I finally got around to seeing the MoMA exhibit of the etchings of Lucian Freud. I had been hearing about him for some time – my wife considers him to be one of the greatest living painters – but up until yesterday, I’d sadly never had the opportunity to view his work up close. I’m still recovering.


A grandson of Sigmund Freud, Lucian has spent most of his life in England, where he continues to reside. Though he is most well known as a portrait artist, in particular for his “naked portraits”, the exhibit focused on his etchings. The curator of the exhibit described Freud’s work in this way:

“Often awkward and anything but idealizing, Freud’s portraits are based on a frank scrutiny of his subjects and intense reflection on their human nature. Their uneasy presence extends from his ‘horror of the idyllic’ and his belief that art should be true to life – and therefore disturbing. He has said, ‘I think of truthfulness as revealing and intrusive, rather than rhyming and soothing.'”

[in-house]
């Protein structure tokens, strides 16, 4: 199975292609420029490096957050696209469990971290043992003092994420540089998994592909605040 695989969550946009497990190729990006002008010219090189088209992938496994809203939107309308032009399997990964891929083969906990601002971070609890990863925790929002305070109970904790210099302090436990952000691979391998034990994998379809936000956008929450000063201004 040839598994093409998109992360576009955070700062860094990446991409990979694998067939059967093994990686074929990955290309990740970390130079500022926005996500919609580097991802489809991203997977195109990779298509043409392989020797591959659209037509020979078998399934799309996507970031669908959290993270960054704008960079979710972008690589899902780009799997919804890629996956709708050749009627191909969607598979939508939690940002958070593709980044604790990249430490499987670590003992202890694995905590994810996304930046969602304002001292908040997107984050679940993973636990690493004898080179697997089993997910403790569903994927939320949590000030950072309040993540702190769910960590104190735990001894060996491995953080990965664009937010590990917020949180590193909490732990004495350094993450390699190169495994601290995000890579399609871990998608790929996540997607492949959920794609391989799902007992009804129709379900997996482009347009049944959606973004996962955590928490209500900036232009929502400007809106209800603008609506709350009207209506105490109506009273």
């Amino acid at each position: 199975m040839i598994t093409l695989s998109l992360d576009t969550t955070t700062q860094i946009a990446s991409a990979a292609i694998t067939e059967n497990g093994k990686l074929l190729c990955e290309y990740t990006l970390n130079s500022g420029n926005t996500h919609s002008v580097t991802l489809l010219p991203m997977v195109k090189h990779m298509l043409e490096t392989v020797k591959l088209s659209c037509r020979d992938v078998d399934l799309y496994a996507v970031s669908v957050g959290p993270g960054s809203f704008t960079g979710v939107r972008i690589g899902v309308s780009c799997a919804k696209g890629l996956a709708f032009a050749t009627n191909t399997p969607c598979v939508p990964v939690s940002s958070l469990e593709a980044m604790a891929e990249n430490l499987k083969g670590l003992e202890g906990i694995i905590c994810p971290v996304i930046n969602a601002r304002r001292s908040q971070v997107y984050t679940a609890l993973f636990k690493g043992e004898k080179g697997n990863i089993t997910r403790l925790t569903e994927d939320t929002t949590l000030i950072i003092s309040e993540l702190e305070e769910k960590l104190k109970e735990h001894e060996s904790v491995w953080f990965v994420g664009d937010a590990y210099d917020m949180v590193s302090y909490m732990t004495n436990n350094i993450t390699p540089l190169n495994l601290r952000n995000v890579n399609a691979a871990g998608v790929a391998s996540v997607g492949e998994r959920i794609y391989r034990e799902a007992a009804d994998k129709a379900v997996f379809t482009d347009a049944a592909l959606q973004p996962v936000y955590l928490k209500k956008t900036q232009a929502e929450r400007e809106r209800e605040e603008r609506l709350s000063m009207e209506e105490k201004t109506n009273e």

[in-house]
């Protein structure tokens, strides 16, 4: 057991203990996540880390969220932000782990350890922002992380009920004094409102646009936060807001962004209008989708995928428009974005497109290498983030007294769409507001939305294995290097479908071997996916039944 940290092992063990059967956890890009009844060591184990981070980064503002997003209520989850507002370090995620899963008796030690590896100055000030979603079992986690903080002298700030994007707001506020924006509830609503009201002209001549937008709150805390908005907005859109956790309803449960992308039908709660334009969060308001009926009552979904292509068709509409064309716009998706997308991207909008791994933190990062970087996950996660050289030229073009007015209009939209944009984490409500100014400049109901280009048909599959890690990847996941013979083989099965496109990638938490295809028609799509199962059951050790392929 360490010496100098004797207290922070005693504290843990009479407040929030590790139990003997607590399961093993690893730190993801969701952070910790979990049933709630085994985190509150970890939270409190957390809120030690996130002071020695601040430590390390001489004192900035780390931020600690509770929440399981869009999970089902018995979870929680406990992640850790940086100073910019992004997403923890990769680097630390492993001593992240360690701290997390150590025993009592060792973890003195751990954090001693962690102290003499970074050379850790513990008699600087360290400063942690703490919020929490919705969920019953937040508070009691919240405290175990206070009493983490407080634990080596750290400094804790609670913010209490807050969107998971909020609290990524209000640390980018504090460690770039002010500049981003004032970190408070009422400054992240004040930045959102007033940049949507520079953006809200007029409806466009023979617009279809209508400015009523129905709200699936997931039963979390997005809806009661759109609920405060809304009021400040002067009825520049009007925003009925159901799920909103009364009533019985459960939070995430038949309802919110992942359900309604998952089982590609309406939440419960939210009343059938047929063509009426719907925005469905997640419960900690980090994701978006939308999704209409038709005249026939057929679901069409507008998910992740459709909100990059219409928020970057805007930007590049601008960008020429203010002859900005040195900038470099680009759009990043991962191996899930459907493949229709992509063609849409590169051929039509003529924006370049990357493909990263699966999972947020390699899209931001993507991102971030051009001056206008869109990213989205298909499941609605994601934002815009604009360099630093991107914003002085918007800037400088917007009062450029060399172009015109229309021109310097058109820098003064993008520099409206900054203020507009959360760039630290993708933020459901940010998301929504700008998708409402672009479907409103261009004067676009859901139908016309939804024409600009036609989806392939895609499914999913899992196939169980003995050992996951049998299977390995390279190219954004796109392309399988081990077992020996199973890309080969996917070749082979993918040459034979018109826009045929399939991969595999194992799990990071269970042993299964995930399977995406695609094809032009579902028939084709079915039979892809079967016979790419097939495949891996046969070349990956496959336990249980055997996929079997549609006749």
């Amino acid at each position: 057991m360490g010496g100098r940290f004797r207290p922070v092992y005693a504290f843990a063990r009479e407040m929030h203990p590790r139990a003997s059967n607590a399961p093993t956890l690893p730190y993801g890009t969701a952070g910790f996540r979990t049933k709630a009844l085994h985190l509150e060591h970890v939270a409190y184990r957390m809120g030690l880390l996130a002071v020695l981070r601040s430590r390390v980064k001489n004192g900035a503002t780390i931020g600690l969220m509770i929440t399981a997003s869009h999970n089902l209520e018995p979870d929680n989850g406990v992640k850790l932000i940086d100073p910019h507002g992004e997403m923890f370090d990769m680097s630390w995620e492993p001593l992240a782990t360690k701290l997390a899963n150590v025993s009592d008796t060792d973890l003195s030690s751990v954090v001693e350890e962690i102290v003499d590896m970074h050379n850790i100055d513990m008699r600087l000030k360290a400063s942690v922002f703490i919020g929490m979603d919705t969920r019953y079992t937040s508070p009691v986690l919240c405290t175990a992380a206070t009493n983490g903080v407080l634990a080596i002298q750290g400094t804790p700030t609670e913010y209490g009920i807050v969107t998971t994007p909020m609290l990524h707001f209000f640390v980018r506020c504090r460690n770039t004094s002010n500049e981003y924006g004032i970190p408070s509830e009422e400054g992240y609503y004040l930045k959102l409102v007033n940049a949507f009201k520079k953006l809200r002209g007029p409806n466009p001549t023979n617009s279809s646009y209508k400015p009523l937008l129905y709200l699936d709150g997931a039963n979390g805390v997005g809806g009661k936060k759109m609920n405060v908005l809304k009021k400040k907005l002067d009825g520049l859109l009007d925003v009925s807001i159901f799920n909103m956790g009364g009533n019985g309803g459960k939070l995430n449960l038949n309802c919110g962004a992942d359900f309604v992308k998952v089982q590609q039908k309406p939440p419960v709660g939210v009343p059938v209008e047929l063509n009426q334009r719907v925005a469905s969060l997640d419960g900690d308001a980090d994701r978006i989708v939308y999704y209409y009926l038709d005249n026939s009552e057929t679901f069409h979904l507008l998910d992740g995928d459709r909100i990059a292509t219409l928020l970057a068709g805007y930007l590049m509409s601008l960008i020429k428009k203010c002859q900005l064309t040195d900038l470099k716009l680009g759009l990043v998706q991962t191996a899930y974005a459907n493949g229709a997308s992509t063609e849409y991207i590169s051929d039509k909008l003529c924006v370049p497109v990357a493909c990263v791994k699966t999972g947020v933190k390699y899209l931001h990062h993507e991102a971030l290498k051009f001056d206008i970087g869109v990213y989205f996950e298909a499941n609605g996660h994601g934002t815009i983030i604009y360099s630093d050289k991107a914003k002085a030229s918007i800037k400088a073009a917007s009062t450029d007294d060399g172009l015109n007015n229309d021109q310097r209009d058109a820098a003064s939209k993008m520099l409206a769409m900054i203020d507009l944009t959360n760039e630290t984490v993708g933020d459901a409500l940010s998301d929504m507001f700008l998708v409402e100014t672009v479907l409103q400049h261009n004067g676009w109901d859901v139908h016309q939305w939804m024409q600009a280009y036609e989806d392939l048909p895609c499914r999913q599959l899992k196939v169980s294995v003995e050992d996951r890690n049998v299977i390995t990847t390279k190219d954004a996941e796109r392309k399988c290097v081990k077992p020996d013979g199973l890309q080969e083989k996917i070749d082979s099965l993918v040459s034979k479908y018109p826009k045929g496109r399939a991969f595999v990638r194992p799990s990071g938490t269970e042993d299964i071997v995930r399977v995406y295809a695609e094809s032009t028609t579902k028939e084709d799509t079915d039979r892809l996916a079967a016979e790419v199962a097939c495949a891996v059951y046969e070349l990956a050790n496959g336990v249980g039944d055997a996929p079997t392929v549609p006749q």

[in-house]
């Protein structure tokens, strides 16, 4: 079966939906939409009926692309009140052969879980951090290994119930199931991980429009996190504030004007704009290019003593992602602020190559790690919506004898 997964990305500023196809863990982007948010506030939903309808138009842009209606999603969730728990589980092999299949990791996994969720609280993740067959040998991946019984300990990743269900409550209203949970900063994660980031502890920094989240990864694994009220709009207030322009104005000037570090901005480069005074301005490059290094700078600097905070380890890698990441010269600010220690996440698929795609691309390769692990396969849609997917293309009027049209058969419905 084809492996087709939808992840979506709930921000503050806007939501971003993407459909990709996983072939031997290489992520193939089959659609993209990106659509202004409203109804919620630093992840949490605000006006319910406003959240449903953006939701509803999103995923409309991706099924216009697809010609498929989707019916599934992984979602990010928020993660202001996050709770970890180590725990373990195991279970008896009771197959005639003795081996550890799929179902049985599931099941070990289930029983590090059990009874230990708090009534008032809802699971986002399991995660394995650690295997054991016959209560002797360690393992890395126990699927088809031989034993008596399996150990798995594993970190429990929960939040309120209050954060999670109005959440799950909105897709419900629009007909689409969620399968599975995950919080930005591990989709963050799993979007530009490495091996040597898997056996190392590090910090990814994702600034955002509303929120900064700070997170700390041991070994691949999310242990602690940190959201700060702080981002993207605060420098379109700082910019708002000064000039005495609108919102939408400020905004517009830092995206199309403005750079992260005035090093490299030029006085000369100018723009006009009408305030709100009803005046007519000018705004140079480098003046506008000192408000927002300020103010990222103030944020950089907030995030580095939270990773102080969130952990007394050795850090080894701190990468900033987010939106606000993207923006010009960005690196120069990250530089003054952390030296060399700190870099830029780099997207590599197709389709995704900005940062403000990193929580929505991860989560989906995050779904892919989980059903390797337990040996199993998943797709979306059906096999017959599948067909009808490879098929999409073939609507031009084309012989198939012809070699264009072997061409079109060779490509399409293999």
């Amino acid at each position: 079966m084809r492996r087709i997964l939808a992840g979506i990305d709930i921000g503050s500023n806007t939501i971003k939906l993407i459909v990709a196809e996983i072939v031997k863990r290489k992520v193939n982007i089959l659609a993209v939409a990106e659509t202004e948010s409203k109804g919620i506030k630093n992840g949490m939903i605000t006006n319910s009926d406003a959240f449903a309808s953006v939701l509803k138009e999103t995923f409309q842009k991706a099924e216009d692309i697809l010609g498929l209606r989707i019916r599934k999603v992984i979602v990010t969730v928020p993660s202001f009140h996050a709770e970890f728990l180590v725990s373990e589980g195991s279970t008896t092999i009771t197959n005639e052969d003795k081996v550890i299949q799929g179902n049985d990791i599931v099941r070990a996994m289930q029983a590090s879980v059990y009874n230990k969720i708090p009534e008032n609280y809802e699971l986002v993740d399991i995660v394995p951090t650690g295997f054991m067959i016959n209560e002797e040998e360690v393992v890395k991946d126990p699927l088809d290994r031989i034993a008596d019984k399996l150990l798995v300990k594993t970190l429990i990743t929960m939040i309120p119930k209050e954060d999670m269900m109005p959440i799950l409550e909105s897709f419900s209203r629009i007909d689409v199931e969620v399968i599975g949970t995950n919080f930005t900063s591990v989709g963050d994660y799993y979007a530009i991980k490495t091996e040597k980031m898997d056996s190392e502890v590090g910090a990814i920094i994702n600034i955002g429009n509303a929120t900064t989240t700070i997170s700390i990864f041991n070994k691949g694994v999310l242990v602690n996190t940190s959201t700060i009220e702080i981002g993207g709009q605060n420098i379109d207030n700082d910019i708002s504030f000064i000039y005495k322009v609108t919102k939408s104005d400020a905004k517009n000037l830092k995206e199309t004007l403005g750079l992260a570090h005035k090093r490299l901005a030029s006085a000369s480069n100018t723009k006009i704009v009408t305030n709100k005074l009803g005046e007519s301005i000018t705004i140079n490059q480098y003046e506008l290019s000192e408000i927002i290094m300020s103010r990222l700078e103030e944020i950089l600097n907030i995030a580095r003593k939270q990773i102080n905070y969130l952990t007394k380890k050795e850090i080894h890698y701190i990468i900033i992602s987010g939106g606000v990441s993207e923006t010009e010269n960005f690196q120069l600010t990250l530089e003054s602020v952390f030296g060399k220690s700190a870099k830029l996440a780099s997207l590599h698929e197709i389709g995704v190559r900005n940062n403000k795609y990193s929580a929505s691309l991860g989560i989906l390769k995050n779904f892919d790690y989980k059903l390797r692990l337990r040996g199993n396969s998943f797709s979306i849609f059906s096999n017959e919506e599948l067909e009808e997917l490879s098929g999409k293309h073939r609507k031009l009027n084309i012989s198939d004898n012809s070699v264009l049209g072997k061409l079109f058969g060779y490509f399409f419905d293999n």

In other words, the man does not have an optimistic view of the world. It shows. He is interested in our defects, the scars and sweat of life, the bloody, animal side of things. His subjects often look diseased (which perhaps they are, in the Dorian Gray sense), reminiscent of the work of Egon Schiele. I couldn’t stay in the gallery all that long.

Still, there is real beauty here. I don’t just mean that Freud is a master of his craft, which he clearly is. I mean that there’s something beautiful that happens when the real truth about ourselves is ‘brought to light’, that although exposure can bring shame, it can also bring freedom. And compassion. And forgiveness. Then again, maybe I shouldn’t play art critic.

The exhibit runs until March 10th. Here are two self-portraits: